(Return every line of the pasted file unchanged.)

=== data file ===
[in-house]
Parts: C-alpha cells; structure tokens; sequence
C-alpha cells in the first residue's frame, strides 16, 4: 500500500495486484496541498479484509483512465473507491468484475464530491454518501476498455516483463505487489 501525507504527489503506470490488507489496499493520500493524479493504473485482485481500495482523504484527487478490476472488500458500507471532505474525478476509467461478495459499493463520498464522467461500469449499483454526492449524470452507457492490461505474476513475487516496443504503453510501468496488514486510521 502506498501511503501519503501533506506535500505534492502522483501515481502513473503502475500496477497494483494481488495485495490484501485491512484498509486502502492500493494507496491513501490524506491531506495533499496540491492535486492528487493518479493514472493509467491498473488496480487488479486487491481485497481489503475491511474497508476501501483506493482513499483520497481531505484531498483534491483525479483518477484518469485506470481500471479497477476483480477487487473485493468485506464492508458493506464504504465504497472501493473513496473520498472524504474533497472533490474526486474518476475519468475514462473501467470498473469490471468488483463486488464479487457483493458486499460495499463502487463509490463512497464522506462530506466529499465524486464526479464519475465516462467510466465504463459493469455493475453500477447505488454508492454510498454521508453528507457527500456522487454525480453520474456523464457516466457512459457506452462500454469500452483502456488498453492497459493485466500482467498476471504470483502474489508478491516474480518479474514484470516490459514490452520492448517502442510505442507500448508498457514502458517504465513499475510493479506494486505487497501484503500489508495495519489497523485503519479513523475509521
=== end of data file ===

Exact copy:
[in-house]
Parts: C-alpha cells; structure tokens; sequence
C-alpha cells in the first residue's frame, strides 16, 4: 500500500495486484496541498479484509483512465473507491468484475464530491454518501476498455516483463505487489 501525507504527489503506470490488507489496499493520500493524479493504473485482485481500495482523504484527487478490476472488500458500507471532505474525478476509467461478495459499493463520498464522467461500469449499483454526492449524470452507457492490461505474476513475487516496443504503453510501468496488514486510521 502506498501511503501519503501533506506535500505534492502522483501515481502513473503502475500496477497494483494481488495485495490484501485491512484498509486502502492500493494507496491513501490524506491531506495533499496540491492535486492528487493518479493514472493509467491498473488496480487488479486487491481485497481489503475491511474497508476501501483506493482513499483520497481531505484531498483534491483525479483518477484518469485506470481500471479497477476483480477487487473485493468485506464492508458493506464504504465504497472501493473513496473520498472524504474533497472533490474526486474518476475519468475514462473501467470498473469490471468488483463486488464479487457483493458486499460495499463502487463509490463512497464522506462530506466529499465524486464526479464519475465516462467510466465504463459493469455493475453500477447505488454508492454510498454521508453528507457527500456522487454525480453520474456523464457516466457512459457506452462500454469500452483502456488498453492497459493485466500482467498476471504470483502474489508478491516474480518479474514484470516490459514490452520492448517502442510505442507500448508498457514502458517504465513499475510493479506494486505487497501484503500489508495495519489497523485503519479513523475509521